The term for the individual glass panes comprising French doors and windows is “divided lights.” The Warehouse is a gentle prism of skylights and divided lights. I located my sleeping sanctuary in a second-floor bedroom with north-, east, and west-facing French windows. Downstairs, I established my writing desk in the breakfast room, under a two-story-high skylight bathed for hours a day in a shadowless ambiance. This was fortunate: the work I was doing centered on revelatory self-expression, including the deep shadow of the psyche. The atmosphere literally kept me alight.
From the light of the rooms of The Warehouse and out onto the tree-filled surroundings, I felt bathed in dappled illumination. The lot on which Warehouse is located adjoins a park. A stroll though it brings you to the Graves office. The Joyce Kilmer National Forest is also nearby and, I came to see how, truly, that poet had it right. No poem is as lovely as Princeton’s trees – willows bending like ballerinas en reverence, statuesque elms, and centuries old poplars and oaks.
As my work progressed, I grew nomadic, moving with my laptop from one room, one corner, one chair, one window to another. Each location provided a different surge of energy or soothing of spirit. When the weight of thoughts and meanings grew too heavy, I sought the leafy canopy of the garden outside the kitchen. When I needed animation, I sat under the wisiteria-twined pergola to enjoy the parade of linear shadows cast by an allee of sycamores.
By the end of my stay, I’d accomplished all I’d intended. Radical Writing was born – the structure formulated, the tone established, my confidence intact. Now the heat of composition lay ahead. The subtropical Miami light that filled my own house was well suited for that. Still, it was hard to leave The Warehouse. For weeks I’d been pampered with a light so quiet, even Fran Lebowitz, I thought, could try it again. I had been drinking in the grace of quiet illumination, and I was grateful.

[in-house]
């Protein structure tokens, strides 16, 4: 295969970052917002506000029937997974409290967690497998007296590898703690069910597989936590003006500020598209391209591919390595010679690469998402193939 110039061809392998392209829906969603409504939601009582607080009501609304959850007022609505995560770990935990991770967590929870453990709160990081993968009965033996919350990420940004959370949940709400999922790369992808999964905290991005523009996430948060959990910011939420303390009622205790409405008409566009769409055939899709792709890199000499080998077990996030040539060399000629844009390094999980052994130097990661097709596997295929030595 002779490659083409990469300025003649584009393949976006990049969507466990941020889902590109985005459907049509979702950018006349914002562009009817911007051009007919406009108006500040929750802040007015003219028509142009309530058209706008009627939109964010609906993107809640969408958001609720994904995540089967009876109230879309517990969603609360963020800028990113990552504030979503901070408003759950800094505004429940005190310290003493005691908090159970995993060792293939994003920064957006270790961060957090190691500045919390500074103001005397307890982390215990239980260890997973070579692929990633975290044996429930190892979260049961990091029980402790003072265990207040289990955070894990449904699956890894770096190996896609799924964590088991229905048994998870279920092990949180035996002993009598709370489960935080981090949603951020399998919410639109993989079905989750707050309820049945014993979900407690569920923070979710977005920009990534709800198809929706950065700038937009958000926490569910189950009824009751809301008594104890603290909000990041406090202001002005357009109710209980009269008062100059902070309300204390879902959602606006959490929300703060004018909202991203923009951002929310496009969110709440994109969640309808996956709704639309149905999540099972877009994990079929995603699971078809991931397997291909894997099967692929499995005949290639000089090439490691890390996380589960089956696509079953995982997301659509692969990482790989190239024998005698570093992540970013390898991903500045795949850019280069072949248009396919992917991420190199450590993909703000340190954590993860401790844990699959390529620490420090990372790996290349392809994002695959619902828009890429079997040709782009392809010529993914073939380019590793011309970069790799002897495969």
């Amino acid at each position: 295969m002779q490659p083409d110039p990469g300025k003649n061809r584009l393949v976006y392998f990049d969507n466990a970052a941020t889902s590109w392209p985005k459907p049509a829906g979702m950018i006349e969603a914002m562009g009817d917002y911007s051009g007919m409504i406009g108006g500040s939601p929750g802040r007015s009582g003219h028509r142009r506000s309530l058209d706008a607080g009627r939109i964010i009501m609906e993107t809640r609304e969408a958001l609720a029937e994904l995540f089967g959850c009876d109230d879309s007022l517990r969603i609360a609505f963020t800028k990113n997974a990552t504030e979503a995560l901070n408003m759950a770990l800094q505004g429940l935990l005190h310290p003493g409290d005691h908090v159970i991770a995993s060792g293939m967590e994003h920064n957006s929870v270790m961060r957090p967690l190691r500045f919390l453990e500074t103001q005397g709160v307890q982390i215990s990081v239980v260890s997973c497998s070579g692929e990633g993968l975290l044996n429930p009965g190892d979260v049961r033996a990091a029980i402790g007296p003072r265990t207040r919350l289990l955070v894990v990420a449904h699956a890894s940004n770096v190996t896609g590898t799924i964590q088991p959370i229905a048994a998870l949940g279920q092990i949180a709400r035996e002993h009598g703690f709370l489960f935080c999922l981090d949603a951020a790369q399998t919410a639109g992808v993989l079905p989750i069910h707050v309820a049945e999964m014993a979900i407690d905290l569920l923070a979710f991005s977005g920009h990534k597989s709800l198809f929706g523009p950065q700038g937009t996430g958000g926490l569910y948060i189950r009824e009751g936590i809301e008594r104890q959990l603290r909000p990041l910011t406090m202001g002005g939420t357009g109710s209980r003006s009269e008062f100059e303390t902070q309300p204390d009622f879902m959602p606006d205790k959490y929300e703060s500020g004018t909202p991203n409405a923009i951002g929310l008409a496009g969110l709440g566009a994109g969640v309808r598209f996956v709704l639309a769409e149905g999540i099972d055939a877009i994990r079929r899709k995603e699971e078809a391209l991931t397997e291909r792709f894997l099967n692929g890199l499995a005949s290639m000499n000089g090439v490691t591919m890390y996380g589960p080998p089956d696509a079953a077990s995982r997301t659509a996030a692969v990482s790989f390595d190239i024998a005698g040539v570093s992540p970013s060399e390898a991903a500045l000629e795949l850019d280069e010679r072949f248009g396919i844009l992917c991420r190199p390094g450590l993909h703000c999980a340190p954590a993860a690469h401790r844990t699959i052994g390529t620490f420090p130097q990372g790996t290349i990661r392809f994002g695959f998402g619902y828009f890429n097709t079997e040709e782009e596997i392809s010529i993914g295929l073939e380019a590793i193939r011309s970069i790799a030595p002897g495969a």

In 2003 Michael was overtaken by a meningitis-like infection that ate away at his spine and left him paralyzed from the chest down. Still, he managed to lecture, make appearances, and nominally participate in his practice. He became a leading voice calling for reform in healthcare design (arguing that hospitals and medical products were not just thoughtlessly made but often soul-sapping for patients). He was a superb visual artist and had sketched continuously throughout his life (as a boy, his mother would have him “come out and draw” for company as a kind of “performance”). Throughout his illness, he continued to spend much of his time painting (gouache landscapes and portraits of his young son) and drawing. "Whether I was paralyzed or not, I would draw, because drawing for me is like playing the piano," he told CNN. "You've got to keep practicing, got to keep doing it. It's not that you lose it, but you don't draw as well if you don't draw every day." Like writing. Like Radical Writing.
Michael Graves passed away in 2014 at the age of 80. He died “suddenly and peacefully” at home. I take comfort knowing that he spent his last days in The Warehouse. Where else could he have been so surrounded by familiar beauty and the blessings of writer’s light.